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Nov 19, 2013 8:52 AM by Elizabeth Hill

Living and learning with type 1 diabetes

"My question when the pediatrician's office called was well how serious is this."

When Jennifer Trumps' daughter Jada was diagnosed with type 1 diabetes at age five, she knew little about the disease.

"I'm a researcher and when its something affecting me or my kids I'm all about learning about it."

They soon met the challenges of day to day life with diabetes.

"At the age of five it's really hard to explain why do you have to poke me with this needle and why are you having to poke my finger, these things hurt and for a five year old that's really hard to understand."

Now, at 10-years-old, Jada is able to manage her care and understands what diabetes is enough to answer questions about it from curious classmates.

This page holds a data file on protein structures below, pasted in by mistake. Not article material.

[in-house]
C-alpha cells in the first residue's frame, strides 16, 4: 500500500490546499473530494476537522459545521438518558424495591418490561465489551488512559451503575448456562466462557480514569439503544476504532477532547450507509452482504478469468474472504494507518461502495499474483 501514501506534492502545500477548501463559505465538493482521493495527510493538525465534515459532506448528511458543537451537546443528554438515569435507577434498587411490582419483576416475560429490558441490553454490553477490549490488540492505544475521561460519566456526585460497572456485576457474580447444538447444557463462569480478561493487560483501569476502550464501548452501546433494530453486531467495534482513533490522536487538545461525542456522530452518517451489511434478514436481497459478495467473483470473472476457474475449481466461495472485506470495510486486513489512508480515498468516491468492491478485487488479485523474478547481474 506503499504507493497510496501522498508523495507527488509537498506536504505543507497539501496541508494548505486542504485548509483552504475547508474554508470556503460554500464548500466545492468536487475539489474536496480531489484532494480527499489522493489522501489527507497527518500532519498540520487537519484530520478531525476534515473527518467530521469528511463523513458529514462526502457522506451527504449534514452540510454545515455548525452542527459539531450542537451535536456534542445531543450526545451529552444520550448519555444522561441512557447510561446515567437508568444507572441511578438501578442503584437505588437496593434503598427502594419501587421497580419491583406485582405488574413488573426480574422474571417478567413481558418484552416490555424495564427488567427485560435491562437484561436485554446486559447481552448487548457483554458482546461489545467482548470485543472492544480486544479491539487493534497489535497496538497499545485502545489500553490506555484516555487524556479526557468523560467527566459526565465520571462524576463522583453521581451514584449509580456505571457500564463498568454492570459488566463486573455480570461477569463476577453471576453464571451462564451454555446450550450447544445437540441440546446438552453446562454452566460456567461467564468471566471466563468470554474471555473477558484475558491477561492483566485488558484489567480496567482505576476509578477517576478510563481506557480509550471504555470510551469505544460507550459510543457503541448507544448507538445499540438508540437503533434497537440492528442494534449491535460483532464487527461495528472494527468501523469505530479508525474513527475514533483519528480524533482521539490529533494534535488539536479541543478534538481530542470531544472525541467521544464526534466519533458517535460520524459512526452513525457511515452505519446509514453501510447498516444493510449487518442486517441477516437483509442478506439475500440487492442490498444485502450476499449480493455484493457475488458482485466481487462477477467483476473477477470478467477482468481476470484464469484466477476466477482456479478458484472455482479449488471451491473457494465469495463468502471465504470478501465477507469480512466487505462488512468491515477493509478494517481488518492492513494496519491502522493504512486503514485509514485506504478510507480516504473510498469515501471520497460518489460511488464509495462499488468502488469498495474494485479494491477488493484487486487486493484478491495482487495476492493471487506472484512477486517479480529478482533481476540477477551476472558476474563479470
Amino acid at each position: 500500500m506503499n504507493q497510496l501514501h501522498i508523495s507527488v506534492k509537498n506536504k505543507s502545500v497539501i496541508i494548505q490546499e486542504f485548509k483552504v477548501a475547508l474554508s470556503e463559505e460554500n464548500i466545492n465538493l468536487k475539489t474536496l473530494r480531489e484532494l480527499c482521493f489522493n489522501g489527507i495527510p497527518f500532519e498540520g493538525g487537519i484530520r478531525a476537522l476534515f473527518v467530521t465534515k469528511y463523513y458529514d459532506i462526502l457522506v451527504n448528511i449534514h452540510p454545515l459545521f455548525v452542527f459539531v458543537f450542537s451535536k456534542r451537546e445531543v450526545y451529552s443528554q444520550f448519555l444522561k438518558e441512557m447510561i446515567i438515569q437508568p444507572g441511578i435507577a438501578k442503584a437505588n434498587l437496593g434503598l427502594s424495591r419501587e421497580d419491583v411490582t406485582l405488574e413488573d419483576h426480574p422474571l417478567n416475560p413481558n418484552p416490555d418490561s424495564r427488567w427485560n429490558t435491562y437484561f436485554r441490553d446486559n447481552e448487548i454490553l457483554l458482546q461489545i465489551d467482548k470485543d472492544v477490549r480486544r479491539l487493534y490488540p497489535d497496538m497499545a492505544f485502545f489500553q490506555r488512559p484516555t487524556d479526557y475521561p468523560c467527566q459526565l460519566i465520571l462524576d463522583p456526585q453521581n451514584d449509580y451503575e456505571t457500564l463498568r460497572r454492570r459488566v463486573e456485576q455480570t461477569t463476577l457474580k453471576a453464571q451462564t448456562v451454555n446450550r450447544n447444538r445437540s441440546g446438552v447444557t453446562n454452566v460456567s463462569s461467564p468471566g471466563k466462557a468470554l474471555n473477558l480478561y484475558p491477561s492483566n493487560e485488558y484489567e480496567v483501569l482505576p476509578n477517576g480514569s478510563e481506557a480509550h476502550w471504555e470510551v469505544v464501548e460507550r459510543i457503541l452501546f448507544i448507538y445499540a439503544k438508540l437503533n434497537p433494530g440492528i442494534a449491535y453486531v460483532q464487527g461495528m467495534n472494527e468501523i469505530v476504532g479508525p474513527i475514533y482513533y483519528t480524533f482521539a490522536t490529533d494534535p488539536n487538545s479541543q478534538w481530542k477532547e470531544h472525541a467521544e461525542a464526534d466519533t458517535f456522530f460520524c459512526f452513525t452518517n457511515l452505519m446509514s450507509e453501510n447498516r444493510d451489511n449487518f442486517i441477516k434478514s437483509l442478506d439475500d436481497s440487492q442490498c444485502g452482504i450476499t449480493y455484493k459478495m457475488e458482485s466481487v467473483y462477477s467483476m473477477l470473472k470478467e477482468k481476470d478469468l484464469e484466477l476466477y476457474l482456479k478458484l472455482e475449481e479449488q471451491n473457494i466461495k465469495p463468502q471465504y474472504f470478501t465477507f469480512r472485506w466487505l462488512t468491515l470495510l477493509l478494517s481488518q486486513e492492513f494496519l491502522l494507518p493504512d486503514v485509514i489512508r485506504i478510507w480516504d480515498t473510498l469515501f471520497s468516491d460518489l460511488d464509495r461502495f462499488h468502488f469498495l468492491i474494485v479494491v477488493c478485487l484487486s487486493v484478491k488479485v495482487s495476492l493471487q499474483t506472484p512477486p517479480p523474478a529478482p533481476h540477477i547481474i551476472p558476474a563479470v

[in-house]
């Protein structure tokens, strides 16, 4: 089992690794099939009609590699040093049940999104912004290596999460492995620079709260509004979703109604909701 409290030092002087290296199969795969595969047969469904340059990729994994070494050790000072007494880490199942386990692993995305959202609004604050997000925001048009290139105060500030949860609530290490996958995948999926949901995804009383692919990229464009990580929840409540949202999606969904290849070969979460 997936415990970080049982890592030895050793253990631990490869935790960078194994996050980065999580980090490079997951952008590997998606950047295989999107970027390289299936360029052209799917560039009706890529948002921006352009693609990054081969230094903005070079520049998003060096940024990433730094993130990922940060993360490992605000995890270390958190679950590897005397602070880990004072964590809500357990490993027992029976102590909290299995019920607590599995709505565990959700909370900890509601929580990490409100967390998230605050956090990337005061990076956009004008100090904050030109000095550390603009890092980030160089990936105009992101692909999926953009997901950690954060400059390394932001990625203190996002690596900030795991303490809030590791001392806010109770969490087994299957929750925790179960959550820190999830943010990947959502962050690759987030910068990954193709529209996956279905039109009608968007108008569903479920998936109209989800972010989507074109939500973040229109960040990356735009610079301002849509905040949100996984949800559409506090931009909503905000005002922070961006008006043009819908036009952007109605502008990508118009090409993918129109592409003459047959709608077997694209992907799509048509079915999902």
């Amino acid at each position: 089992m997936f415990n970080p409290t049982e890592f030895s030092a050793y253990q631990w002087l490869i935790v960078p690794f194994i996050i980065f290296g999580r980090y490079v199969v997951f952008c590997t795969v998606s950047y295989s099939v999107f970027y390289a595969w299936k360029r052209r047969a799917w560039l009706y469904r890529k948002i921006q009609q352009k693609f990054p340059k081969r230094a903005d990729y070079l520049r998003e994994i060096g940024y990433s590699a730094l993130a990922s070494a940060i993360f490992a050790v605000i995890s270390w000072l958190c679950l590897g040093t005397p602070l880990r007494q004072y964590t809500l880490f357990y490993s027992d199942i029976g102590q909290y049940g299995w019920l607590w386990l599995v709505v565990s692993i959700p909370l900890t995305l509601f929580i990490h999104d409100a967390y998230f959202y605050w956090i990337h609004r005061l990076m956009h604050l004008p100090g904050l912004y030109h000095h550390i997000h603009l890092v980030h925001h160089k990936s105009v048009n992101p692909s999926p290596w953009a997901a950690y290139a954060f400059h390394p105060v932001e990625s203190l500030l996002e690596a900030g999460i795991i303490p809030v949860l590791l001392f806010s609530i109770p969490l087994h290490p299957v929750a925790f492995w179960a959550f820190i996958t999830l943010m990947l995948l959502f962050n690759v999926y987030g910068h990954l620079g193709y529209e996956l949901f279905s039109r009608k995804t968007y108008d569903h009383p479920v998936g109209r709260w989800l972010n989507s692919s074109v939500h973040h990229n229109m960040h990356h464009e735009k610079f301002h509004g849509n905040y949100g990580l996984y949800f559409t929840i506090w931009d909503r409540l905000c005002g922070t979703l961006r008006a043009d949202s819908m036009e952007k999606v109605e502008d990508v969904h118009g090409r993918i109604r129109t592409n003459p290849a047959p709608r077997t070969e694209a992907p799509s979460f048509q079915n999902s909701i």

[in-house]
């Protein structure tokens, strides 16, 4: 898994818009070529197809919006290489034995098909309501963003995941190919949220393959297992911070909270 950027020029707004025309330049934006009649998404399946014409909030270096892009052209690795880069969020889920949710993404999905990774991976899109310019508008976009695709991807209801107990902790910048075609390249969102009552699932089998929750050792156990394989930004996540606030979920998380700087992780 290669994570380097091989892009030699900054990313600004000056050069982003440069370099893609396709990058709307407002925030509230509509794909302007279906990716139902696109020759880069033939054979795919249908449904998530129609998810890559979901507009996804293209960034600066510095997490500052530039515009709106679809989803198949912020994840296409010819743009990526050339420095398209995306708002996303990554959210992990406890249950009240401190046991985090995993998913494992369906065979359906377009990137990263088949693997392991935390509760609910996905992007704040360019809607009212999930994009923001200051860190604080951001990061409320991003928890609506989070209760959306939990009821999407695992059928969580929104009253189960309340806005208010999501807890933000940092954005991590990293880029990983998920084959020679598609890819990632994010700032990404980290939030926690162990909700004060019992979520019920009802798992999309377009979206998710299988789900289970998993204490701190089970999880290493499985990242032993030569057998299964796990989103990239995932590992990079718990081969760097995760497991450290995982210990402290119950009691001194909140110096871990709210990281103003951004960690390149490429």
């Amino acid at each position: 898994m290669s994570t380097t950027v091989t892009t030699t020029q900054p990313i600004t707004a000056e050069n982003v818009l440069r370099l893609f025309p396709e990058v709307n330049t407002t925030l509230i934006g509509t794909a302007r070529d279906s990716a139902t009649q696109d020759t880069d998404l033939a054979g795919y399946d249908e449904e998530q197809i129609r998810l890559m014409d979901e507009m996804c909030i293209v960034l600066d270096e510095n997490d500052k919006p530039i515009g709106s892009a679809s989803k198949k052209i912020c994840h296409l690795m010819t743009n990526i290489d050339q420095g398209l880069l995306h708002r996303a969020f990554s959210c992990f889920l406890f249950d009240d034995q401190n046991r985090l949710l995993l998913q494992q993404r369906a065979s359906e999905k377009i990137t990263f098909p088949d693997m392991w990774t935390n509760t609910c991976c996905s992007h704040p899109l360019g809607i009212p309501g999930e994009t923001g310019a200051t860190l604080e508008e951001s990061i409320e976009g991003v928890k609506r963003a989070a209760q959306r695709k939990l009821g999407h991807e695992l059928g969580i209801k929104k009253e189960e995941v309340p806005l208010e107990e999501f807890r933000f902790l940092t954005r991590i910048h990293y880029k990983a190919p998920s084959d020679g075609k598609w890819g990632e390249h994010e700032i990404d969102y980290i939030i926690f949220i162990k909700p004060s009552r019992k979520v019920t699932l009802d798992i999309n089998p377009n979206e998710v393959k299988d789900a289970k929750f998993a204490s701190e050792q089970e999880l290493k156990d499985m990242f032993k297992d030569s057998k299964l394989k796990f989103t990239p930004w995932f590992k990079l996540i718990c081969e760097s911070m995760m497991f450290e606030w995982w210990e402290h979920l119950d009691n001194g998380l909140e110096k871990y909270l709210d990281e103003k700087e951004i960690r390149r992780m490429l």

"When I got it they asked if it was contagious and I said no."

That's just one of many myths about diabetes. Trumps says it's frustrating that many people don't realize those with type 1 diabetes can't simply control it with diet and exercise.

"In the back of my mind I'm always wondering what is that person thinking, what do they picture my daughter looks like when I say she has diabetes."

Some of the warning signs of type one diabetes, or juvenile diabetes as it used to be known, are constant thirst, frequent urination, increased appetite, sudden mood swings and sudden weight loss. Trumps encourages parents to be aware of these signs and talk to your doctor immediately if you notice any of these changes in your child.

For more information on both types of diabetes click here.

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